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The analysis follows calls from Conservative MPs to abolish the primary tax on inherited wealth. Unseen Studio/

According to an analysis by the Institute for Fiscal Studies, eliminating inheritance tax by 2032 would result in a yearly loss of nearly £15 billion in government revenue. This comes in response to calls from Conservative MPs to abolish the primary tax on inherited wealth.

The think tank's report highlights that in the tax year 2020-21, less than four per cent of estates paid inheritance tax (IHT). However, due to the substantial growth in wealth among older individuals, this percentage is expected to increase to over seven per cent in the next decade.

While London has the highest number of estates subject to the tax, areas such as Sussex, the Cotswolds and the vicinity of Birmingham will have the highest number of taxable estates per 100,000 residences.

The IFS report, titled 'Reforming Inheritance Tax', reveals that in 2024, the wealthiest fifth of donors will bequeath an average of £380,000 per child, resulting in an inheritance tax payment of approximately 10 per cent of this amount.

In contrast, the least wealthy fifth of parents will leave less than £2,000 per child. The authors estimate that if the total amount of inherited wealth were evenly distributed among all 25-year-olds next year, each would receive approximately £120,000.

Rishi Sunak is reportedly considering a reduction in inheritance tax as part of his efforts to attract voters and create clear distinctions from the Labour Party. While Downing Street has downplayed speculation that the Prime Minister is drafting plans to abolish the tax entirely, calls for reforms that enable households to pass on more assets are gaining traction within the Conservative party.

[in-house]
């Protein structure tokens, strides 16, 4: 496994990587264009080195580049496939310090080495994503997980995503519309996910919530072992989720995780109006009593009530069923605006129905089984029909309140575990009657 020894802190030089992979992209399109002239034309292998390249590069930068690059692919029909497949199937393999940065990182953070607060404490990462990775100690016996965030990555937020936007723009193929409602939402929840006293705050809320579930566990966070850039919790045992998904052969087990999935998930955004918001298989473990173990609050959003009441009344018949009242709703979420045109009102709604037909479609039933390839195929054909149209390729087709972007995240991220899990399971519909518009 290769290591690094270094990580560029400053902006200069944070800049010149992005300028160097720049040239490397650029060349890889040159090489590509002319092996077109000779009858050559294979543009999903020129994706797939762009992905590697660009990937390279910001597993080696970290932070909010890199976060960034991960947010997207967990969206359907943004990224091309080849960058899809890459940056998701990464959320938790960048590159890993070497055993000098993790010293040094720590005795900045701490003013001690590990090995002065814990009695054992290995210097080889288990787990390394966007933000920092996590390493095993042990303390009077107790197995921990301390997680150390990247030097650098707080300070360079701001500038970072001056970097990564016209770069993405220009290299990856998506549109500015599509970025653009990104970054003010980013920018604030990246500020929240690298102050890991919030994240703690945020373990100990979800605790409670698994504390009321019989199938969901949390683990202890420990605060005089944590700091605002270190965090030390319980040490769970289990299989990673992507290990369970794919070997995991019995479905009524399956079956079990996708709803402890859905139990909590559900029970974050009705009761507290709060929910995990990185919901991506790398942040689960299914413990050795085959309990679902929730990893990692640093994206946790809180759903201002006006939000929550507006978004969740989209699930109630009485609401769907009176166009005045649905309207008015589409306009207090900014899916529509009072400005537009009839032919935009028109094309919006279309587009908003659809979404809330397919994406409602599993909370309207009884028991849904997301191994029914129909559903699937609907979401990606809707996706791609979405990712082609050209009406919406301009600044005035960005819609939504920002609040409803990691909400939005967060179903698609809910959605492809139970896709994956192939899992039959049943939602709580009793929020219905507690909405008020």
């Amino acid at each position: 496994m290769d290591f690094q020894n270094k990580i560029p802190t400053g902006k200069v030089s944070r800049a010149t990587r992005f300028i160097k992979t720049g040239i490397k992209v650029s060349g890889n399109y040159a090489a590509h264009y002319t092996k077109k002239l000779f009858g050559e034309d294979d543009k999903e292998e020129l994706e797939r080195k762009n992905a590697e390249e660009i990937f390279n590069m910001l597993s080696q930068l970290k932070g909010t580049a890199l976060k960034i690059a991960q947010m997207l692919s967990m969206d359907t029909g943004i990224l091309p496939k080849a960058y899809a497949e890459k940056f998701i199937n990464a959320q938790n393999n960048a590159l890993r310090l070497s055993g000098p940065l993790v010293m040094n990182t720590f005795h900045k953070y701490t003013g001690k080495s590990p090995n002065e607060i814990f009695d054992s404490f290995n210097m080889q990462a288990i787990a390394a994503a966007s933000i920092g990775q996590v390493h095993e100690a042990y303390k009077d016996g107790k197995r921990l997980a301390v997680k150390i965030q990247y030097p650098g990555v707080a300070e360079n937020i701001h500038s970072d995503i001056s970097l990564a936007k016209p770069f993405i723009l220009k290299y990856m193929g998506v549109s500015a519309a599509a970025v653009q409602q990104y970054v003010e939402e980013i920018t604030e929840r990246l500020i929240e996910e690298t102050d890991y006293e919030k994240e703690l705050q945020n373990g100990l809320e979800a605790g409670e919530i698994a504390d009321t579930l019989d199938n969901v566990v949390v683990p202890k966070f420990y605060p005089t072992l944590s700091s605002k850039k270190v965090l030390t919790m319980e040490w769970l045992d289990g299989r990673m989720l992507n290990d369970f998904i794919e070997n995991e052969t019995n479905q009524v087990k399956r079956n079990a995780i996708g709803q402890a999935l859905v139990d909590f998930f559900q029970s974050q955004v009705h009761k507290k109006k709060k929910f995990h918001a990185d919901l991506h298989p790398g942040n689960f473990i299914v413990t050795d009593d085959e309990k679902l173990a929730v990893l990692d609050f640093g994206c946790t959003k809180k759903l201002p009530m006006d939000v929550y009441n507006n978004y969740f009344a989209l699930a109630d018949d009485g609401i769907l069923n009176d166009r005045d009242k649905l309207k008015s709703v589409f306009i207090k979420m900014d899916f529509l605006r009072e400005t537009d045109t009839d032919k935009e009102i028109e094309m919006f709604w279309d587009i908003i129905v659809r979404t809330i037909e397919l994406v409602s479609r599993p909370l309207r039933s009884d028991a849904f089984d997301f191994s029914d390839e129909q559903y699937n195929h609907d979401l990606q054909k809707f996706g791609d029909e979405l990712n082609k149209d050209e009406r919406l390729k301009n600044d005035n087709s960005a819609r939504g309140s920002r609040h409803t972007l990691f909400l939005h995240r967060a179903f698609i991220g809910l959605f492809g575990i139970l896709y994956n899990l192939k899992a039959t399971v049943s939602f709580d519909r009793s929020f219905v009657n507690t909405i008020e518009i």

Nadhim Zahawi, a former Chancellor, has labelled inheritance tax as "morally wrong" and a "spectre that haunts us alongside death". Anthony Browne, Tory MP for South Cambridgeshire, expressed concerns that without reform, many middle-income households would bear substantial tax burdens while the super-wealthy would continue to utilise trusts and other loopholes to avoid paying.

Currently, inheritance tax is levied at a rate of 40 per cent on wealth exceeding £325,000, with an additional £175,000 allowance for primary residences passed on to children or grandchildren. Spouses can also share their allowances, resulting in a combined allowance of £1 million for married couples, allowing them to transfer a seven-figure sum tax-free.

Among the proposals being considered by Sunak is a reduction in the 40 per cent tax rate, potentially paving the way for its eventual abolition in the years to come.

The IFS report indicates that the immediate cost of abolishing IHT this year would be £7 billion, with approximately 47 per cent of the benefits going to estates worth £2.1 million or more at the time of death. These top one per cent of estates would see an estimated average tax reduction of £1.1 million.

A Treasury spokesperson commented: "More than 93 per cent of estates are forecast to have zero inheritance tax liability in the coming years; however, the tax raises more than £7 billion a year to help fund public services millions of us rely on daily."

In their report, authors Arun Advani, a tax specialist from the University of Warwick and IFS researcher David Sturrock recommend initial reforms to prevent the super-wealthy from exploiting loopholes for the benefit of their descendants. They propose ending exemptions valued at £4.5 billion a year for those inheriting businesses and farms.

Eliminating business relief alone could raise the threshold to £500,000, and further reductions in farm relief could raise it to £525,000. These reforms, they argue, would allow for a reduction in the tax rate from 40 per cent to 25 per cent while maintaining revenue neutrality.

Furthermore, the report noted: "Taking a longer-term view, the rapid growth of wealth compared with earnings over the past several decades has brought with it questions about the balance of taxation across generations and the growing role of parental wealth transfers in driving differences in life outcomes within today's working-age generations."

"Inheritances have grown and are expected to continue to grow, faster than earnings, meaning that they are projected to have a growing negative impact on intergenerational mobility," the report concluded.